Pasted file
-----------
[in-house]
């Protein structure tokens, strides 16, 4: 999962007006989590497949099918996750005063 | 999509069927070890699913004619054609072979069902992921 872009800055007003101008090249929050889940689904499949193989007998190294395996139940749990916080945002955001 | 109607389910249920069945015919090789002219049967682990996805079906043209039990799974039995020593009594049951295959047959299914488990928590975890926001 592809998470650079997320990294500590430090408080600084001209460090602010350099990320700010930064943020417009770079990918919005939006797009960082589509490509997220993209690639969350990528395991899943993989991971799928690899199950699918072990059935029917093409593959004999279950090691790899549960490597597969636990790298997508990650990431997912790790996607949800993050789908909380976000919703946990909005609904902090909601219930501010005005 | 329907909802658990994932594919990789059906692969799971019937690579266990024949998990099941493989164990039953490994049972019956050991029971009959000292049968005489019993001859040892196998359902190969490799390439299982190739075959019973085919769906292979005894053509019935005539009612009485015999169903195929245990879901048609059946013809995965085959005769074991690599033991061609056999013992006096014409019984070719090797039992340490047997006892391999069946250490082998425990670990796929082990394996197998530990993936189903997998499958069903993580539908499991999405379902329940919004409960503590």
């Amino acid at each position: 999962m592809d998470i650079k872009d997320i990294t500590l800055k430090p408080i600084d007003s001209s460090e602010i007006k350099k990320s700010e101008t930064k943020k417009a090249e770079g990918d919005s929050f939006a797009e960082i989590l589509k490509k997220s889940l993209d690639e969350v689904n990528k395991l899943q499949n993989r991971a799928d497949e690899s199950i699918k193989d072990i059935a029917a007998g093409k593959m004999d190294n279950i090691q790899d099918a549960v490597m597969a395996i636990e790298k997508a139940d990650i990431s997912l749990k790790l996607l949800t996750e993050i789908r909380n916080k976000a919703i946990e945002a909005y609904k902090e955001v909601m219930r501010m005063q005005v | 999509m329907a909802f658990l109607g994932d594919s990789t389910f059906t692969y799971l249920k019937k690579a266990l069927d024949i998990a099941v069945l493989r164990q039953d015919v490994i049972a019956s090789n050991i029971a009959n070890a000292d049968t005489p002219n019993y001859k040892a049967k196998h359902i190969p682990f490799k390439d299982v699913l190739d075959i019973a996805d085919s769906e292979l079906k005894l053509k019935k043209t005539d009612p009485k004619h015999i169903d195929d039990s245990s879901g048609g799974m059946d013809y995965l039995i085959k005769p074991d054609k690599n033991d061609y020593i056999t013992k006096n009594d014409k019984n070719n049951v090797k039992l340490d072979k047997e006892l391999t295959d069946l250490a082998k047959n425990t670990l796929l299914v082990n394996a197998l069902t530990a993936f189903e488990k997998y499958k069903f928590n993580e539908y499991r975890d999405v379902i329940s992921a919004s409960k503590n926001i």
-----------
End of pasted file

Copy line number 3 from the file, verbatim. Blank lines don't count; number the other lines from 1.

């Amino acid at each position: 999962m592809d998470i650079k872009d997320i990294t500590l800055k430090p408080i600084d007003s001209s460090e602010i007006k350099k990320s700010e101008t930064k943020k417009a090249e770079g990918d919005s929050f939006a797009e960082i989590l589509k490509k997220s889940l993209d690639e969350v689904n990528k395991l899943q499949n993989r991971a799928d497949e690899s199950i699918k193989d072990i059935a029917a007998g093409k593959m004999d190294n279950i090691q790899d099918a549960v490597m597969a395996i636990e790298k997508a139940d990650i990431s997912l749990k790790l996607l949800t996750e993050i789908r909380n916080k976000a919703i946990e945002a909005y609904k902090e955001v909601m219930r501010m005063q005005v | 999509m329907a909802f658990l109607g994932d594919s990789t389910f059906t692969y799971l249920k019937k690579a266990l069927d024949i998990a099941v069945l493989r164990q039953d015919v490994i049972a019956s090789n050991i029971a009959n070890a000292d049968t005489p002219n019993y001859k040892a049967k196998h359902i190969p682990f490799k390439d299982v699913l190739d075959i019973a996805d085919s769906e292979l079906k005894l053509k019935k043209t005539d009612p009485k004619h015999i169903d195929d039990s245990s879901g048609g799974m059946d013809y995965l039995i085959k005769p074991d054609k690599n033991d061609y020593i056999t013992k006096n009594d014409k019984n070719n049951v090797k039992l340490d072979k047997e006892l391999t295959d069946l250490a082998k047959n425990t670990l796929l299914v082990n394996a197998l069902t530990a993936f189903e488990k997998y499958k069903f928590n993580e539908y499991r975890d999405v379902i329940s992921a919004s409960k503590n926001i």